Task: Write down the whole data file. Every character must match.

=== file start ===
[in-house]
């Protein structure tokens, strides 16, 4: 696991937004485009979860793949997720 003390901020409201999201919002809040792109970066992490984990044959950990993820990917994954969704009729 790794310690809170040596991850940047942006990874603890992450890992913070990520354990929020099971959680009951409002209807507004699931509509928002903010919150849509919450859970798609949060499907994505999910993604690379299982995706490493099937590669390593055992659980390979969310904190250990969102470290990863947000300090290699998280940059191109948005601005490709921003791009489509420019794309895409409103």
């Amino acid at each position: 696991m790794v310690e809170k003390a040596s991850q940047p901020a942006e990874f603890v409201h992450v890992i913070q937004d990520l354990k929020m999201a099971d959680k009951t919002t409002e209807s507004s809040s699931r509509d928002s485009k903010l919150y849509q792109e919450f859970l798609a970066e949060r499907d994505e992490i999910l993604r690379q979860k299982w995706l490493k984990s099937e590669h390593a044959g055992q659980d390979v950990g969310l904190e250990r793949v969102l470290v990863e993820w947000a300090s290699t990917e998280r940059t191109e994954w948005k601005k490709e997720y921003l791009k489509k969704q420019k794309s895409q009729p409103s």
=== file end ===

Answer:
[in-house]
């Protein structure tokens, strides 16, 4: 696991937004485009979860793949997720 003390901020409201999201919002809040792109970066992490984990044959950990993820990917994954969704009729 790794310690809170040596991850940047942006990874603890992450890992913070990520354990929020099971959680009951409002209807507004699931509509928002903010919150849509919450859970798609949060499907994505999910993604690379299982995706490493099937590669390593055992659980390979969310904190250990969102470290990863947000300090290699998280940059191109948005601005490709921003791009489509420019794309895409409103």
């Amino acid at each position: 696991m790794v310690e809170k003390a040596s991850q940047p901020a942006e990874f603890v409201h992450v890992i913070q937004d990520l354990k929020m999201a099971d959680k009951t919002t409002e209807s507004s809040s699931r509509d928002s485009k903010l919150y849509q792109e919450f859970l798609a970066e949060r499907d994505e992490i999910l993604r690379q979860k299982w995706l490493k984990s099937e590669h390593a044959g055992q659980d390979v950990g969310l904190e250990r793949v969102l470290v990863e993820w947000a300090s290699t990917e998280r940059t191109e994954w948005k601005k490709e997720y921003l791009k489509k969704q420019k794309s895409q009729p409103s």